The Challenges of Reviewing a Mentor

It’s tough to write a review of someone I’ve met, someone I’ve been reading for years, someone who taught at the Queens University MFA program when I was a graduate student. It’s also tough to write a review and not be influenced by all the other amazing reviews that have been published about Elizabeth Strout’s My Name is Lucy Barton in the last two weeks: New York Times, Boston Globe, the Seattle Times, and so many more. There is a new review every day it seems!

The reason for all the hype is that My Name is Lucy Barton is a great book, or, as Claire Messud said in her review for the New York Times “an exquisite novel.” And my review didn’t do it justice, which makes me unhappy. I was too aware of the fact that Strout might read my review and I care what she thinks because I know her, sort of. And I think that I write better reviews when I don’t think about who is reading them. So it was inspiring for me to read Lorin Stein’s essay in the New York Times book review today. He writes:

“To write a story also requires public solitude. You can’t be worrying how you sound. You can’t wonder whether you or your characters are likable or smart or interesting. You have to be inside the scene — the tactile world of tables and chairs and sunlight — attending to your characters, people who exist for you in nonvirtual reality. This takes weird brain chemistry. (A surprising number of novelists hear voice, and not metaphorically. They hear voice in their heads.) It also takes years of reading — solitary reading.”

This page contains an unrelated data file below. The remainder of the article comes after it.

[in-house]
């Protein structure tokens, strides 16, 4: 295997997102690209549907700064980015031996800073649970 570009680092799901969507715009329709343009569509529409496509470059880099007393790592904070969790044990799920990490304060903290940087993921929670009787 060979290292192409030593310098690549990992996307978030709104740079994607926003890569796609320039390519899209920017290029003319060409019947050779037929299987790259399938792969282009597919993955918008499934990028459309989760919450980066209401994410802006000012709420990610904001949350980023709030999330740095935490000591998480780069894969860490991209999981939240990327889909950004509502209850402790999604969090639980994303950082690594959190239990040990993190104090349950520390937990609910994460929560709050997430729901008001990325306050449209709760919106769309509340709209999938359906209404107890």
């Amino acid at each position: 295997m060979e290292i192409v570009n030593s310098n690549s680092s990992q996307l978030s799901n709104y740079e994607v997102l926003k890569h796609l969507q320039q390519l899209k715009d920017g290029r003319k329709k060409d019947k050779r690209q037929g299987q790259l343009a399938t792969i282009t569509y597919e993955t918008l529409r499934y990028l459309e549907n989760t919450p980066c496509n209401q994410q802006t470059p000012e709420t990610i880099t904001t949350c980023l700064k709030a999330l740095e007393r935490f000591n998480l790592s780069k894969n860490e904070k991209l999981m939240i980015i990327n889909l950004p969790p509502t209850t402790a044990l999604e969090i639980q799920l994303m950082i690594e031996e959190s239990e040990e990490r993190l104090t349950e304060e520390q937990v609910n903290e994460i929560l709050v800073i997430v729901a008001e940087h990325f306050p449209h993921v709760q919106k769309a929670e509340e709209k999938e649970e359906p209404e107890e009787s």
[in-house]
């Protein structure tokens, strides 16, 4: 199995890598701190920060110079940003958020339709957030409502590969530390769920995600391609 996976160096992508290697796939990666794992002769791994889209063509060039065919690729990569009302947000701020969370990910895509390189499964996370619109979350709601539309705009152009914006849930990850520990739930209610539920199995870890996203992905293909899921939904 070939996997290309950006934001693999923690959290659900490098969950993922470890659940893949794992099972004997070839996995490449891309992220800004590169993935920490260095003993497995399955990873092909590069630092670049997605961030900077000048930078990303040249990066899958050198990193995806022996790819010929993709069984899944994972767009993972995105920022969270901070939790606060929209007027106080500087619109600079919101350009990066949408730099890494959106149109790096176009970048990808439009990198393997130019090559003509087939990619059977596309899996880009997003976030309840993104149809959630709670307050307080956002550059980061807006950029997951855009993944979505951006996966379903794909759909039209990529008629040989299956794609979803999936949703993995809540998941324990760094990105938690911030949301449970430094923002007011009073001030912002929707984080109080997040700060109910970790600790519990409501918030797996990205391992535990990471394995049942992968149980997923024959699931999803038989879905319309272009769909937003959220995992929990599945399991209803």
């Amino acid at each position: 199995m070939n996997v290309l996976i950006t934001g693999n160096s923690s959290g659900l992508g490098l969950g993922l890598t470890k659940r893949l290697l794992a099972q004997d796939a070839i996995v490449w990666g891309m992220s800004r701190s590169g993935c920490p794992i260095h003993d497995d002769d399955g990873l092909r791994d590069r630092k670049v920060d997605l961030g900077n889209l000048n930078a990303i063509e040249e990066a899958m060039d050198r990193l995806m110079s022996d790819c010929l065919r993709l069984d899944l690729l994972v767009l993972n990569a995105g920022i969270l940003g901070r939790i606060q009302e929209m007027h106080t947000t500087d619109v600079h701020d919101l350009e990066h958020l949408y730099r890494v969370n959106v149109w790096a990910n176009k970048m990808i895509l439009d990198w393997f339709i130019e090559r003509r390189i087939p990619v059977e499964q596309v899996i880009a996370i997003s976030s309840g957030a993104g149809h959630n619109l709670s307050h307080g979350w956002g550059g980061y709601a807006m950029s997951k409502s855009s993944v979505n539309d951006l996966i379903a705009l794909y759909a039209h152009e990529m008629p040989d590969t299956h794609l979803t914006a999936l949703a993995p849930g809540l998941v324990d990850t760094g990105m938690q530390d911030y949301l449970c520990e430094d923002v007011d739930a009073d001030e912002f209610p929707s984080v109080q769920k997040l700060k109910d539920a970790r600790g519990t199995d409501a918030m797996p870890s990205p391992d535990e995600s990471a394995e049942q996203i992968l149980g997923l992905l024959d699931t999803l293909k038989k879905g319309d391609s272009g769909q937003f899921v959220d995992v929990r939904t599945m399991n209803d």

What I would have said about this book if I wasn’t thinking about my audience is that Strout’s stories are satisfying and engaging, and the story of Lucy Barton seems so simple, but beneath the surface are layers and layers of work, of craft, and talent. What I loved about this story was the intimacy between mother and daughter. We all still long for our mothers don’t we? Lucy’s time in the hospital with her mother by her side reminds me of the time I was a new mother and recovering from a c-section and the way my mother stayed by my side. The way my mother brought me meals and cleaned my house and helped me figure out how to care for my baby. Aren’t we all so tired of working so hard all the time and don’t we all wish we could fall into bed and be cared for by our mothers? Now that we’re adults, don’t we all wish for that undivided attention, even if it’s just for a moment? Strout let’s us imagine what that would feel like through Lucy Barton. She gives us a glimpse into Lucy’s world where after years of distance, mother and daughter reconnect. They don’t ask those hard questions about the past, instead, they exist in a shared space and it’s lovely and satisfying.

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